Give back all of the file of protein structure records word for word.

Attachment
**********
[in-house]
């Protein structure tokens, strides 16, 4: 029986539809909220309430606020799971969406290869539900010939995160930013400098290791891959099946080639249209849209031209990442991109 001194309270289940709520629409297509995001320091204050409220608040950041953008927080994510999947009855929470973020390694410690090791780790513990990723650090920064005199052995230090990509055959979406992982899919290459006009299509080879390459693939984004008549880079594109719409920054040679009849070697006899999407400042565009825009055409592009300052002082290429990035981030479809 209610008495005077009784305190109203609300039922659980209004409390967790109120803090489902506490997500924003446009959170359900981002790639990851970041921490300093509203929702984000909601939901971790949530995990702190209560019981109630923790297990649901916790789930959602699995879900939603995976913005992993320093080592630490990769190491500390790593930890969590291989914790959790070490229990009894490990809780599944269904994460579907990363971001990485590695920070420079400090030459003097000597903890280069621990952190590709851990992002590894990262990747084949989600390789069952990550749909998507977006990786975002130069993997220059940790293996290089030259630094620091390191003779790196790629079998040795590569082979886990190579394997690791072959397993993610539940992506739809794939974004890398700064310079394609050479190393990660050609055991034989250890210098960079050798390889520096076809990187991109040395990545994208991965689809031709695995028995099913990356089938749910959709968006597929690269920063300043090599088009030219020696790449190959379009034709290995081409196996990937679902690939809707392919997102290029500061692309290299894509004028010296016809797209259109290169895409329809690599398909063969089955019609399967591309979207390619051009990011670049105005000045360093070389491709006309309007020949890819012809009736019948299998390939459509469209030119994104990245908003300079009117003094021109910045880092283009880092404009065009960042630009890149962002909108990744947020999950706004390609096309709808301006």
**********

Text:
[in-house]
């Protein structure tokens, strides 16, 4: 029986539809909220309430606020799971969406290869539900010939995160930013400098290791891959099946080639249209849209031209990442991109 001194309270289940709520629409297509995001320091204050409220608040950041953008927080994510999947009855929470973020390694410690090791780790513990990723650090920064005199052995230090990509055959979406992982899919290459006009299509080879390459693939984004008549880079594109719409920054040679009849070697006899999407400042565009825009055409592009300052002082290429990035981030479809 209610008495005077009784305190109203609300039922659980209004409390967790109120803090489902506490997500924003446009959170359900981002790639990851970041921490300093509203929702984000909601939901971790949530995990702190209560019981109630923790297990649901916790789930959602699995879900939603995976913005992993320093080592630490990769190491500390790593930890969590291989914790959790070490229990009894490990809780599944269904994460579907990363971001990485590695920070420079400090030459003097000597903890280069621990952190590709851990992002590894990262990747084949989600390789069952990550749909998507977006990786975002130069993997220059940790293996290089030259630094620091390191003779790196790629079998040795590569082979886990190579394997690791072959397993993610539940992506739809794939974004890398700064310079394609050479190393990660050609055991034989250890210098960079050798390889520096076809990187991109040395990545994208991965689809031709695995028995099913990356089938749910959709968006597929690269920063300043090599088009030219020696790449190959379009034709290995081409196996990937679902690939809707392919997102290029500061692309290299894509004028010296016809797209259109290169895409329809690599398909063969089955019609399967591309979207390619051009990011670049105005000045360093070389491709006309309007020949890819012809009736019948299998390939459509469209030119994104990245908003300079009117003094021109910045880092283009880092404009065009960042630009890149962002909108990744947020999950706004390609096309709808301006």